See what questions
a doctor would ask.
During a consultation, your doctor will use various techniques to assess the symptom: Red spots. These will include a physical examination and possibly diagnostic tests. (Note: A physical exam is always done, diagnostic tests may or may not be performed depending on the suspected condition) Your doctor will ask several questions when assessing your condition. It is important to openly share any pertinent information to help your doctor make an accurate diagnosis.
It is also very important to bring an up-to-date list of all of your all medical conditions, medications including dosages, and names of numbers of any specialist you see.
Create your printable checklist by answering questions that your doctor may ask below:
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Why: to determine if acute or chronic.
Why: e.g. hand, foot and mouth disease causes small red fluid-filled spots over the lining of the mouth and palate, on the hands, feet and occasionally in the nappy area.
Why: e.g. rubella is characterized by a discrete red spotty rash which first appears on the face, chest and upper arms, then the abdomen and thighs.
Why: e.g. may suggest scabies, chicken pox, measles, rubella, hand foot and mouth disease or meningococcal disease.
Why: e.g. absence of spleen, alcoholic, complement immune deficiency, highest incidence in children aged 6 months to 1 year, highest incidence in midwinter and early spring.
Why: e.g. thrombocytopenia may be caused by leukemia, systemic lupus erythematosus, cirrhosis of the liver or HIV.
Why: some medications may cause sensitivities and result in a red spotty rash such as aspirin, morphine and codeine; thrombocytopenia may be caused by heparin, quinine, sulphonamides, methyldopa, gold and rifampin.
Why: e.g. food allergies, insect allergies, drug allergy.
Why: e.g. rubella, measles, meningococcal.
Why: e.g. chronic excessive alcohol consumption can sometimes affect the bone marrow, cause reduced numbers of platelets and result in petechiae (small red, pin-head sized bruises).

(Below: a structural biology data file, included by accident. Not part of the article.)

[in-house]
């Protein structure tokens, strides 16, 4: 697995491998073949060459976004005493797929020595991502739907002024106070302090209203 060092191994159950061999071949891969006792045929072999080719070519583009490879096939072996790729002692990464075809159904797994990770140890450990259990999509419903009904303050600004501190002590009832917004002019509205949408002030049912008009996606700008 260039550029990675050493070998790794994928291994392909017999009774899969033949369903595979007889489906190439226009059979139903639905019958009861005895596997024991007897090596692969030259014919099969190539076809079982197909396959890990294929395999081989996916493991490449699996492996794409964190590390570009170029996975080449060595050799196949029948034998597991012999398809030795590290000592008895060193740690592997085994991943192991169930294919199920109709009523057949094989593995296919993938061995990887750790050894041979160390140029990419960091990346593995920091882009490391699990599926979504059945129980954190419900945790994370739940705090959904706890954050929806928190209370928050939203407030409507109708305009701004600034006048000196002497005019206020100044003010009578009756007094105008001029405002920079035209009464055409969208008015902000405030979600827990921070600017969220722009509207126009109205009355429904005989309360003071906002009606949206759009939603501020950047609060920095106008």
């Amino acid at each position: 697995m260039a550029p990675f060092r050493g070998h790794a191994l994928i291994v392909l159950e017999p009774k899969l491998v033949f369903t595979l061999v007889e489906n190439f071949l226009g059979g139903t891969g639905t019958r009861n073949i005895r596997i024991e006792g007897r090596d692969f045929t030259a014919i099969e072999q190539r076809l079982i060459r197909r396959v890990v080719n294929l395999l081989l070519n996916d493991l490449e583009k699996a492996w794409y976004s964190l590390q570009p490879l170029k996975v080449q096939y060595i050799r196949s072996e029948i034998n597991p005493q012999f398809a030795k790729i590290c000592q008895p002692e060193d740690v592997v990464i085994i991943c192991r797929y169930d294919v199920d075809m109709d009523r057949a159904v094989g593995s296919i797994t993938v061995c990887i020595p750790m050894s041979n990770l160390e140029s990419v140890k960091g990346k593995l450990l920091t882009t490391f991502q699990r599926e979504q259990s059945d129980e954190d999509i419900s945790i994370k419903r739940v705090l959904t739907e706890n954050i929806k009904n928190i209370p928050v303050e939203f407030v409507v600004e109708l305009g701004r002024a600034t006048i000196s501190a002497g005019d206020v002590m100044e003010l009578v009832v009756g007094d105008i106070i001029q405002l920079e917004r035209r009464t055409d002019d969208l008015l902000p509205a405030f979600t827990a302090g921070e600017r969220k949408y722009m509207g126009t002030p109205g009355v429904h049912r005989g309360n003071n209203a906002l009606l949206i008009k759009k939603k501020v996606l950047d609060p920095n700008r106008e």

Why: e.g. allergies.
Why: e.g. exposure to fiberglass may cause a generalized sensitivity.
Why: may suggest chicken pox, measles, rubella, meningococcal disease.
Why: e.g. a very itchy red spotty rash may suggest scabies, insect bites, chicken pox.
Why: type rash? - One of the main examples of a hemorrhagic rash is the meningococcal rash from meningococcal disease (specifically the.
Why: e.g. may start with cough, headache, sore throat, nausea, vomiting and then progress to spiking fevers, chills, aching joints and muscles. Later drowsiness, hemorrhagic rash most commonly on trunk and extremities but can be anywhere, and low blood pressure. May have stiff neck and dislike for light.
Why: e.g. flushing of the face with increases in skin temperature, acne-like rash over the face. May be complicated by blepharitis, conjunctivitis, episcleritis or corneal ulcers.
Why: e.g. pus-filled lesions around hair follicles surrounded by a red halo of inflamed skin. May occur on any hair-bearing skin such as the beard area, scalp, neck, legs and trunk.
Why: e.g. low grade fever, enlarged lymph nodes in the neck and at the back of the neck, discrete red spotty rash which first appears on the face, chest and upper arms, then the abdomen and thighs. The rash lasts 1-5 days.
Why: e.g. childhood infection characterized by a sudden onset of fever, sore throat, headache and small red fluid-filled spots over the lining of the mouth and palate, on the hands, feet and occasionally in the nappy area.
The following list of conditions have 'Red spots' or similar listed as a symptom in our database. This computer-generated list may be inaccurate or incomplete. Always seek prompt professional medical advice about the cause of any symptom.
Select from the following alphabetical view of conditions which include a symptom of Red spots or choose View All.
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